Purpose: To review the evolution of the understanding of diabetic retinopathy (DR) and methods of treating DR, the present clinically relevant practice for eye disease in patients with diabetes mellitus, and trends in clinical patient care over the next 3 to 5 years.
Design: Tabular review and presentation of clinical trials contributing to the understanding and treatment of DR and the author's philosophy of care for the patient with diabetes.
Results: Diabetic retinopathy is a microvascular complication of diabetes mellitus that is a significant cause of new-onset blindness. The Diabetic Retinopathy Study was the first multicentered, randomized, clinical trial in ophthalmology. This study provided the scientific evidence for treatment of DR with scatter (panretinal) photocoagulation, and led to the funding of other multicentered clinical trials, including the Early Treatment Diabetic Retinopathy Study, which greatly elucidated the natural history of DR and firmly established laser photocoagulation as treatment for proliferative diabetic retinopathy (PDR) and diabetic macular edema. The Diabetes Control and Complications Trial and United Kingdom Prospective Diabetes Study established the value of intensive glycemic control in reducing the risk of onset and progression of DR and other microvascular complications of diabetes.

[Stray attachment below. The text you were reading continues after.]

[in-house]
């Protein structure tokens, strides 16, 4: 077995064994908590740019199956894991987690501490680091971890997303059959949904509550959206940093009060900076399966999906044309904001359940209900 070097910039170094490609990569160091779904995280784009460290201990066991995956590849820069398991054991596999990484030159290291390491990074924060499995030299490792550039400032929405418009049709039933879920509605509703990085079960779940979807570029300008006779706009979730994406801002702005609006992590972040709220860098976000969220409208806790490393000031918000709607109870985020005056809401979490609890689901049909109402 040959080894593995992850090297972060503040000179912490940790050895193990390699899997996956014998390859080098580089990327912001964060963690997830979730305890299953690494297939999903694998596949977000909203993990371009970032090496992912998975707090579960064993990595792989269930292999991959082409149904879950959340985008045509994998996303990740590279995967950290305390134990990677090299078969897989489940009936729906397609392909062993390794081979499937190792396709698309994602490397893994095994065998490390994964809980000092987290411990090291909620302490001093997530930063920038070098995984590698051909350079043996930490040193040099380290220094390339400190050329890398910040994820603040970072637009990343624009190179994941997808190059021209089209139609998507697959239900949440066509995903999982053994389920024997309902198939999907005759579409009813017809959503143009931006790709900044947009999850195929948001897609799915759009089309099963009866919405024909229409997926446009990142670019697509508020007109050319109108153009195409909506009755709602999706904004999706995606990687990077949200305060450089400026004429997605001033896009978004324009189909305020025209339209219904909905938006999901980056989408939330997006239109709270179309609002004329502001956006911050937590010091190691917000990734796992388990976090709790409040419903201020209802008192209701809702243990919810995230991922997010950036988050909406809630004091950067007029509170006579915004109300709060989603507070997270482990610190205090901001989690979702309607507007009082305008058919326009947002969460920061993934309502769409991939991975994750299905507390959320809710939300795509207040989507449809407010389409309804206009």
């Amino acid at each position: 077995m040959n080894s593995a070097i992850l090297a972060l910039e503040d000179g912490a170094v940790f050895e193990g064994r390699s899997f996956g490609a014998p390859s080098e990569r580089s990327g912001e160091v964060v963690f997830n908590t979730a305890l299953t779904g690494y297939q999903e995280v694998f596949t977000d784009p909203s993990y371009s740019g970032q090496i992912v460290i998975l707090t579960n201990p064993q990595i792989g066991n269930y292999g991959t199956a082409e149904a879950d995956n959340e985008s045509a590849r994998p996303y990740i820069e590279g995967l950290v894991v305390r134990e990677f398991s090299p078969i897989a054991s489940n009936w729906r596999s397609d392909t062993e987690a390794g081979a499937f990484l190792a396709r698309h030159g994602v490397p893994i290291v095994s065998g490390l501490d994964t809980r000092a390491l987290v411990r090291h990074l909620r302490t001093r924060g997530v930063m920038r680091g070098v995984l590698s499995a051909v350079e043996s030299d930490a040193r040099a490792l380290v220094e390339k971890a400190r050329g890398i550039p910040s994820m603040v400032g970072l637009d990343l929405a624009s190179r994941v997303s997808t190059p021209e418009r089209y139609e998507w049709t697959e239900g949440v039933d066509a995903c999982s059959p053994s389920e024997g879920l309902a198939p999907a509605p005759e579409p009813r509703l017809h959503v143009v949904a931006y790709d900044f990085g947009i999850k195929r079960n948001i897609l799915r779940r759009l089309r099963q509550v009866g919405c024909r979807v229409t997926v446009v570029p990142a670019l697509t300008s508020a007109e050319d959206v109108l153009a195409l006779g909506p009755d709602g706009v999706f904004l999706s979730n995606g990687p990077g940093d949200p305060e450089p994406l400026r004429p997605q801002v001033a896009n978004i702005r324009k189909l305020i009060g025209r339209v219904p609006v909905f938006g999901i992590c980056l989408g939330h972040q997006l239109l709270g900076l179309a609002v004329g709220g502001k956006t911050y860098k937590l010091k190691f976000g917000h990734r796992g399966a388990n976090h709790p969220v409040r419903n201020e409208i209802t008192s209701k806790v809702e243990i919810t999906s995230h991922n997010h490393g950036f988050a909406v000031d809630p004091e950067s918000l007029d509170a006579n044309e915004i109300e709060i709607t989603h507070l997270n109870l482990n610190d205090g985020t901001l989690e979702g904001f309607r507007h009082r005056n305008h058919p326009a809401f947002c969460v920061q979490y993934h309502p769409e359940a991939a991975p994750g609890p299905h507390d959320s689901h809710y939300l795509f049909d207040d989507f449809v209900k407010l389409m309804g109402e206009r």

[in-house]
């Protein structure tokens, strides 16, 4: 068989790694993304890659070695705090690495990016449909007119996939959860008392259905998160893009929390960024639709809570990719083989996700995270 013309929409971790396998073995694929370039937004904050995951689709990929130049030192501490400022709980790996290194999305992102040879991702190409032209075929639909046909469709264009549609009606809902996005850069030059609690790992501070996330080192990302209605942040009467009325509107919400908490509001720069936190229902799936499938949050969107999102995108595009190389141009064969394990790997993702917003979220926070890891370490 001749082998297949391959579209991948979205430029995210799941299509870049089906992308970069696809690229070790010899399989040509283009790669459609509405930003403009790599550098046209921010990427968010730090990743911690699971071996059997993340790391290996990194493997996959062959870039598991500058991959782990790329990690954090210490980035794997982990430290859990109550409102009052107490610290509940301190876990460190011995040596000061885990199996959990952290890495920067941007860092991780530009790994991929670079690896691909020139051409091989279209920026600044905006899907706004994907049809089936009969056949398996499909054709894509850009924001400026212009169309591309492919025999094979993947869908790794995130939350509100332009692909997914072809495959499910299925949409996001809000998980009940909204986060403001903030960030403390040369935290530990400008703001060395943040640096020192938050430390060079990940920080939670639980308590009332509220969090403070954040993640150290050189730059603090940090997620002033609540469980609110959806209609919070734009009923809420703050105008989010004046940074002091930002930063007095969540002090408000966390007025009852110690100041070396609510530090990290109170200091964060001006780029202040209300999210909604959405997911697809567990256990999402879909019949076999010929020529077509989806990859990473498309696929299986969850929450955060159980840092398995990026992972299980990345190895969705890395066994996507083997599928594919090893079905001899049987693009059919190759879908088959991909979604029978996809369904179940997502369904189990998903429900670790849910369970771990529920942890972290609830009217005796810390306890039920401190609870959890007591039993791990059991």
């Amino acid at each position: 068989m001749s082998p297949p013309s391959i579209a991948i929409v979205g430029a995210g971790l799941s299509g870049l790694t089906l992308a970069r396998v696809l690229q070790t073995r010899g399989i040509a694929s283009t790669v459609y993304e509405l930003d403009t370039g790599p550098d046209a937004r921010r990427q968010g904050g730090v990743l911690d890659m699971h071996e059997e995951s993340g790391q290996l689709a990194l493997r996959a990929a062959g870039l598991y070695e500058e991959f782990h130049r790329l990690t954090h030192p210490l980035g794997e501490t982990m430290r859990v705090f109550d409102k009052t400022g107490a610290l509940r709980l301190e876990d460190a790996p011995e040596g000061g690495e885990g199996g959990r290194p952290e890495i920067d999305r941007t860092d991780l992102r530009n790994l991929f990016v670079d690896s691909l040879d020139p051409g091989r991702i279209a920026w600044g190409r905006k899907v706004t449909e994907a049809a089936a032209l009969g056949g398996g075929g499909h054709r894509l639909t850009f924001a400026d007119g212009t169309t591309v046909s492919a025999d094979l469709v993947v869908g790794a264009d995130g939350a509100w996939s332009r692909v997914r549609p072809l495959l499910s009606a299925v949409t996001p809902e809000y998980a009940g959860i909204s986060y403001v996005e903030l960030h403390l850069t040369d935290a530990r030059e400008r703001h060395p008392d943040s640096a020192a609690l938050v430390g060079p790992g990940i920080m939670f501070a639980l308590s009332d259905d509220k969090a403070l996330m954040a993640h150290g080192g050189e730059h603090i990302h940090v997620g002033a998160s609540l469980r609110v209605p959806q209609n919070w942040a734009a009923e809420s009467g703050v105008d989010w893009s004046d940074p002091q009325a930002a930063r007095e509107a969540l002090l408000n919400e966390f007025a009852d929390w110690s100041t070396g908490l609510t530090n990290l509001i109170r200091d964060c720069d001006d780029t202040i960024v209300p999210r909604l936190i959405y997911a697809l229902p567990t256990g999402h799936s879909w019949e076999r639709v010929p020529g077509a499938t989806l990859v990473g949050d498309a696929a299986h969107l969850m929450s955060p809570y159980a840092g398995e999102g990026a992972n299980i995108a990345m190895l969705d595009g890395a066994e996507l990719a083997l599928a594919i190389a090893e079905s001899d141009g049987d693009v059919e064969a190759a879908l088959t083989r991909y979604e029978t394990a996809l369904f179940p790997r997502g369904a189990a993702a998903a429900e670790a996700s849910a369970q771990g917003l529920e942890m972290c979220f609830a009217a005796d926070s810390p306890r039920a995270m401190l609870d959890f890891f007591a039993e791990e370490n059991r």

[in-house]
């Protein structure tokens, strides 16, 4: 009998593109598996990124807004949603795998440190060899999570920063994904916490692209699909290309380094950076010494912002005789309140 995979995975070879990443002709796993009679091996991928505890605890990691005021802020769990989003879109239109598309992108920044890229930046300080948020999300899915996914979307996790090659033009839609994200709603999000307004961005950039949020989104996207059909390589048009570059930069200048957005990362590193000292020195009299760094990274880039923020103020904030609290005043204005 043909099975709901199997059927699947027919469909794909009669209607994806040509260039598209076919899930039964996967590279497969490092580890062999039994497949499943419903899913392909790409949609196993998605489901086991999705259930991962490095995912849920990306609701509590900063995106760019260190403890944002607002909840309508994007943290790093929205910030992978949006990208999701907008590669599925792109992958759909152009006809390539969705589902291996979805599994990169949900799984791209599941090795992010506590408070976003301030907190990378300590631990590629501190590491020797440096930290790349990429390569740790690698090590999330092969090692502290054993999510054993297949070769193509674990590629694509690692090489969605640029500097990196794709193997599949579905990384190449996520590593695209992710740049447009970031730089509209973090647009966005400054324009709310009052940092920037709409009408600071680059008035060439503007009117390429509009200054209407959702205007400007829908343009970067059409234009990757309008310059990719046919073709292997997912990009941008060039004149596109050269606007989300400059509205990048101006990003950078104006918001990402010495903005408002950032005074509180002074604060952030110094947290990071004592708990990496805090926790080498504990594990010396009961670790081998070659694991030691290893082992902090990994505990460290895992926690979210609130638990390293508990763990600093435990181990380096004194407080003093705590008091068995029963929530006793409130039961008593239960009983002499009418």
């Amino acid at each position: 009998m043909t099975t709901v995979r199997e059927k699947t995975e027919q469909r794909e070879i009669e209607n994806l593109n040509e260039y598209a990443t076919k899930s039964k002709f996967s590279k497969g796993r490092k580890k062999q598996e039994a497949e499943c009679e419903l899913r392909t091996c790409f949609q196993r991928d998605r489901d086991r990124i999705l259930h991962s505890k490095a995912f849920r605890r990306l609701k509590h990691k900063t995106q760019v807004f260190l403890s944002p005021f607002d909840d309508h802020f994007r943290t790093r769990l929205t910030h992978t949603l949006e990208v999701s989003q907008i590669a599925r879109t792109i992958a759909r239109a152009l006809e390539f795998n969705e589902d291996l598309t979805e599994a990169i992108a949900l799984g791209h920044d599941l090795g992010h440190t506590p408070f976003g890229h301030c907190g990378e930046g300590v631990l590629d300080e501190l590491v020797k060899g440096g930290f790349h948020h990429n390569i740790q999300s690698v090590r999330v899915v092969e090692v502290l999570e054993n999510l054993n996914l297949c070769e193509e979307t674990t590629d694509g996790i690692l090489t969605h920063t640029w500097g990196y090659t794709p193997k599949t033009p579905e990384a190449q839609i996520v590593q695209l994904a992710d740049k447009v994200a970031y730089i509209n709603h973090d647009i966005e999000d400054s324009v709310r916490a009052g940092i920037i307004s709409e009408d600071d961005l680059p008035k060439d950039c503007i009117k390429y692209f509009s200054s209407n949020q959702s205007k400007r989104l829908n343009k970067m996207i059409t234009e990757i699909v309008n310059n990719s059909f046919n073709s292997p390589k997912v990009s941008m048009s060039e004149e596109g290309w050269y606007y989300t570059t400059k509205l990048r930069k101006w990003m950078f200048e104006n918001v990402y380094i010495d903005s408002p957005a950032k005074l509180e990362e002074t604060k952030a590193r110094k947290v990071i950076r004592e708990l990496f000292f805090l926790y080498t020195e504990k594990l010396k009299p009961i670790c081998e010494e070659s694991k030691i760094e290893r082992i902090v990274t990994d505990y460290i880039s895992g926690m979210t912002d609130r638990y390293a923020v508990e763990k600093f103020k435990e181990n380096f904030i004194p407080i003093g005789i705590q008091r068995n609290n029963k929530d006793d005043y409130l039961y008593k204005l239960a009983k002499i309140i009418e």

Conclusions: Severe vision loss and moderate vision loss from diabetes are essentially preventable with timely detection and treatments, careful long-term follow-up and comprehensive diabetes mellitus care firmly based on clinical evidence. Future treatments, as outgrowths of further understanding of the biochemical basis of the disease, will aim at curing or preventing retinal complications from diabetes.